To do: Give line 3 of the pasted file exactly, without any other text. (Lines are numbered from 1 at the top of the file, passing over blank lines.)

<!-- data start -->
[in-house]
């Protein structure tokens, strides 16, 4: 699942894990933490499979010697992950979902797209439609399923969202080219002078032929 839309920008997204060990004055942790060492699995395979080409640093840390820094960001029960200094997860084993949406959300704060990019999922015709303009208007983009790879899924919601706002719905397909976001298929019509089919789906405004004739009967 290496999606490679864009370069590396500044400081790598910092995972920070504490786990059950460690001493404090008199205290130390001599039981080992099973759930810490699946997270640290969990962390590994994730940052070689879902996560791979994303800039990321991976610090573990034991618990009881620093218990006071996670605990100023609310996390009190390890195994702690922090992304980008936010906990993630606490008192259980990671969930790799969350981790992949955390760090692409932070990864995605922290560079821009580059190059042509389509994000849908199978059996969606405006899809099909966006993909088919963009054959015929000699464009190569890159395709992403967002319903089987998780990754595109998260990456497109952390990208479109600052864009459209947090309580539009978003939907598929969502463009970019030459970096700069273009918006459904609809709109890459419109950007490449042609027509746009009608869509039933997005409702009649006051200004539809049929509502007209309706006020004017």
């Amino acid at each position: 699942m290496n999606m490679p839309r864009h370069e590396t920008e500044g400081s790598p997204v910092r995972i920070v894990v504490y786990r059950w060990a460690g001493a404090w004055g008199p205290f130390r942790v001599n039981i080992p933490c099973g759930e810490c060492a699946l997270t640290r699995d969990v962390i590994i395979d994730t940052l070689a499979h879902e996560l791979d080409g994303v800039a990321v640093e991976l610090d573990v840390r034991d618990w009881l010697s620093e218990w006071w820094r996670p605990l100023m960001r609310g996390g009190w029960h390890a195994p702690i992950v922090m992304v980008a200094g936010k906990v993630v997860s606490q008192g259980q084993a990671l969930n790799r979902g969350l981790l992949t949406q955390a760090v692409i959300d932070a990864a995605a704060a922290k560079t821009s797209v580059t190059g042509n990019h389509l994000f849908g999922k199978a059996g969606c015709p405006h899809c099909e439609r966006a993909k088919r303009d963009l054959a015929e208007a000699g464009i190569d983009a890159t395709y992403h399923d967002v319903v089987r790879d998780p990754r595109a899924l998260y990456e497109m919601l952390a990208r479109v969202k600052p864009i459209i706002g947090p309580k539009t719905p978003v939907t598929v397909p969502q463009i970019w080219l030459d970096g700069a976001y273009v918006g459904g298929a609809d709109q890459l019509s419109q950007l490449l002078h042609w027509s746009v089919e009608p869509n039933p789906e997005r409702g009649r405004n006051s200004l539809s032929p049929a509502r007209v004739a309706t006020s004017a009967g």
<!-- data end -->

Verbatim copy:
């Amino acid at each position: 699942m290496n999606m490679p839309r864009h370069e590396t920008e500044g400081s790598p997204v910092r995972i920070v894990v504490y786990r059950w060990a460690g001493a404090w004055g008199p205290f130390r942790v001599n039981i080992p933490c099973g759930e810490c060492a699946l997270t640290r699995d969990v962390i590994i395979d994730t940052l070689a499979h879902e996560l791979d080409g994303v800039a990321v640093e991976l610090d573990v840390r034991d618990w009881l010697s620093e218990w006071w820094r996670p605990l100023m960001r609310g996390g009190w029960h390890a195994p702690i992950v922090m992304v980008a200094g936010k906990v993630v997860s606490q008192g259980q084993a990671l969930n790799r979902g969350l981790l992949t949406q955390a760090v692409i959300d932070a990864a995605a704060a922290k560079t821009s797209v580059t190059g042509n990019h389509l994000f849908g999922k199978a059996g969606c015709p405006h899809c099909e439609r966006a993909k088919r303009d963009l054959a015929e208007a000699g464009i190569d983009a890159t395709y992403h399923d967002v319903v089987r790879d998780p990754r595109a899924l998260y990456e497109m919601l952390a990208r479109v969202k600052p864009i459209i706002g947090p309580k539009t719905p978003v939907t598929v397909p969502q463009i970019w080219l030459d970096g700069a976001y273009v918006g459904g298929a609809d709109q890459l019509s419109q950007l490449l002078h042609w027509s746009v089919e009608p869509n039933p789906e997005r409702g009649r405004n006051s200004l539809s032929p049929a509502r007209v004739a309706t006020s004017a009967g």